On May 2, 2014, RBMN filed a post-conviction petition for a writ of habeas corpus on behalf of Mr. Berry, alleging that newly discovered evidence – including a written confession from the actual perpetrator – establishes Mr. Berry’s actual innocence. The district court in Las Vegas dismissed Mr. Berry’s petition without an evidentiary hearing, concluding that the confession and other newly discovered evidence of innocence were not credible. RBMN’s team of attorneys filed an appeal to the Nevada Supreme Court on Mr. Berry’s behalf, seeking an appellate reversal of the district court’s decision. A three-member panel of the Nevada Supreme Court heard oral argument on November 13.
In its opinion, the Nevada Supreme Court agreed with RBMN that the trial court had erred in dismissing Mr. Berry’s petition, holding that “this new evidence, if true, shows that it is more likely than not that no reasonable jury would convict Berry beyond a reasonable doubt. As such, the district court abused its discretion by denying Berry an evidentiary hearing, and we remand for an evidentiary hearing on whether Berry is actually innocent.” At that time, the “district court should examine the evidence that led to the original conviction and especially whether the new evidence diminishes the strength of the evidence presented at trial.”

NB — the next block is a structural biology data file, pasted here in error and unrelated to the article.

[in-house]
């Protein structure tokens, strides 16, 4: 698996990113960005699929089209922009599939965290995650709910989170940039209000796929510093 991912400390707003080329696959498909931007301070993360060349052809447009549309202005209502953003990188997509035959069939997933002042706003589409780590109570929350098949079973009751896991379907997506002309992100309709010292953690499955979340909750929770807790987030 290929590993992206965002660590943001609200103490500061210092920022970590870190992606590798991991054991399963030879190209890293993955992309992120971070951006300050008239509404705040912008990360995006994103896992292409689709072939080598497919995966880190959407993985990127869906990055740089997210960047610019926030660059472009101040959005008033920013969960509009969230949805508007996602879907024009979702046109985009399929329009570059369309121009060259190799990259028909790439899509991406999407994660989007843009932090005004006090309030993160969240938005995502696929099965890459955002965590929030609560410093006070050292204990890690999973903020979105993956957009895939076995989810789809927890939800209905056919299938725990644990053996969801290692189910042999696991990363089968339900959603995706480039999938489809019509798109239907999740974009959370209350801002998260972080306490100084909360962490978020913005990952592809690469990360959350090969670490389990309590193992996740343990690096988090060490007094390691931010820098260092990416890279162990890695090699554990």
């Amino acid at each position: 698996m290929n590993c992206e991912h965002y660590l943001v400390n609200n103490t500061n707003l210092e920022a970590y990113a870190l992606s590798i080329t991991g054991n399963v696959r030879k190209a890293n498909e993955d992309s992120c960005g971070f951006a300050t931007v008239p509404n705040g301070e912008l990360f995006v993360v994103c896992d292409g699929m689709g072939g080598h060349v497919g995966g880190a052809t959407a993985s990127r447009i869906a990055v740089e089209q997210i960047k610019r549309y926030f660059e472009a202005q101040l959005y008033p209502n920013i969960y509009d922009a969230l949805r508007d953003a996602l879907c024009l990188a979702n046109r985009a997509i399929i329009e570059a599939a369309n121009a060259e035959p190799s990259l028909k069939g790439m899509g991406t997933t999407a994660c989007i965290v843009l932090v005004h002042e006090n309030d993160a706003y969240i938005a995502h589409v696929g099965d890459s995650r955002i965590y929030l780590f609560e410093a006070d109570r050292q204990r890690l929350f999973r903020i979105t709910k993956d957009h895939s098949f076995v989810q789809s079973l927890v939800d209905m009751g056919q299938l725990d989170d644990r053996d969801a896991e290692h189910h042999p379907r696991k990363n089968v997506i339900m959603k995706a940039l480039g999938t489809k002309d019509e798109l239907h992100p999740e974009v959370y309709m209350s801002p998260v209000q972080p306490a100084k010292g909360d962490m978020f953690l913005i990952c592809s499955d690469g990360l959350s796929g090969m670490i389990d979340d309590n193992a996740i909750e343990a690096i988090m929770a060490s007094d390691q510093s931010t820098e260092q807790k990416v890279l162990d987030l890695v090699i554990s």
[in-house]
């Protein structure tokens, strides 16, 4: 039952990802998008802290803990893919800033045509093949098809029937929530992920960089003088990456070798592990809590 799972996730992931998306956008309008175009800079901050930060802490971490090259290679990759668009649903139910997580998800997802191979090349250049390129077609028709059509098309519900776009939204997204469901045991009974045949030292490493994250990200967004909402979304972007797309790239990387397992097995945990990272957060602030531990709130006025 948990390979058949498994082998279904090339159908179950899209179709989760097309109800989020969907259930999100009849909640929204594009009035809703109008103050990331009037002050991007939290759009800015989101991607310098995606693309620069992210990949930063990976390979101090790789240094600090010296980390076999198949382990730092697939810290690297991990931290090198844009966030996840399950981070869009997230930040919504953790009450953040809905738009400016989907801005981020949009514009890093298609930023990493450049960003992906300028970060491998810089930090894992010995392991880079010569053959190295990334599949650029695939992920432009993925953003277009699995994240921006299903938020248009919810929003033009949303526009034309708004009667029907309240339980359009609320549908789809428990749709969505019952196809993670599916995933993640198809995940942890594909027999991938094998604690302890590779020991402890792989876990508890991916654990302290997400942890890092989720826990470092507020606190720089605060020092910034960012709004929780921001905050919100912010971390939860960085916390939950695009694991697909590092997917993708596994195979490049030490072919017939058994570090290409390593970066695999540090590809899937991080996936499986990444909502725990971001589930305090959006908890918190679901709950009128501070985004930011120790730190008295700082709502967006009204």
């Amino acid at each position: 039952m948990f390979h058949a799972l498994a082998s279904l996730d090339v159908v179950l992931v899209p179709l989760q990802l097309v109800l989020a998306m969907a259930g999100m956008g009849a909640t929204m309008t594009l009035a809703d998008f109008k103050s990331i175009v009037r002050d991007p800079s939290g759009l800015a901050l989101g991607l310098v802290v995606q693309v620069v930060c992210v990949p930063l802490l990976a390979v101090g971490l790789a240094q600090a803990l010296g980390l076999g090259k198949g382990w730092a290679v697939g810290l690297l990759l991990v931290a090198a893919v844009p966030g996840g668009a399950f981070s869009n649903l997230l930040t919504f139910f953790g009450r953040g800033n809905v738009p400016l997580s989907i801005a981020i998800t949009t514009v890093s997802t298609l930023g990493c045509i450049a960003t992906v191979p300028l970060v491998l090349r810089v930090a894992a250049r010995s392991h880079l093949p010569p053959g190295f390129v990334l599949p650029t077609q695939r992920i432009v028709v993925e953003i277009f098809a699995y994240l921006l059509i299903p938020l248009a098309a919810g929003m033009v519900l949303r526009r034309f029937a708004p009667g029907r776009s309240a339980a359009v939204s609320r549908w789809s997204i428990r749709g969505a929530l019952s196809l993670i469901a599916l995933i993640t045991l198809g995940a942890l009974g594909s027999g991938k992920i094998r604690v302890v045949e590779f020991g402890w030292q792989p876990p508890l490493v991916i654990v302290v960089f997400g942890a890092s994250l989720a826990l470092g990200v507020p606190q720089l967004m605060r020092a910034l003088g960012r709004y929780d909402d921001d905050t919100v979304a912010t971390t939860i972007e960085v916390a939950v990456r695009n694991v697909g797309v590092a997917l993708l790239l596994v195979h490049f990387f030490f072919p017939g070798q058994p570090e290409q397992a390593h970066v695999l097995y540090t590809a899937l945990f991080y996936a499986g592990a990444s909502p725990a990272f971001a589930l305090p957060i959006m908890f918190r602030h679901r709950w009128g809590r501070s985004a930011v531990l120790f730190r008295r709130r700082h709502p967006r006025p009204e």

RBMN’s team of attorneys includes Samantha Wilcox, Craig Coburn, Lynn Davies, Steve Bergman, and Joel Kittrell. RBMN has also worked extensively with the Rocky Mountain Innocence Center, particularly Jensie Anderson and Jennifer Springer, and with Nevada counsel John T. Wendland of Weil & Drage, in their pursuit of justice for Mr. Berry.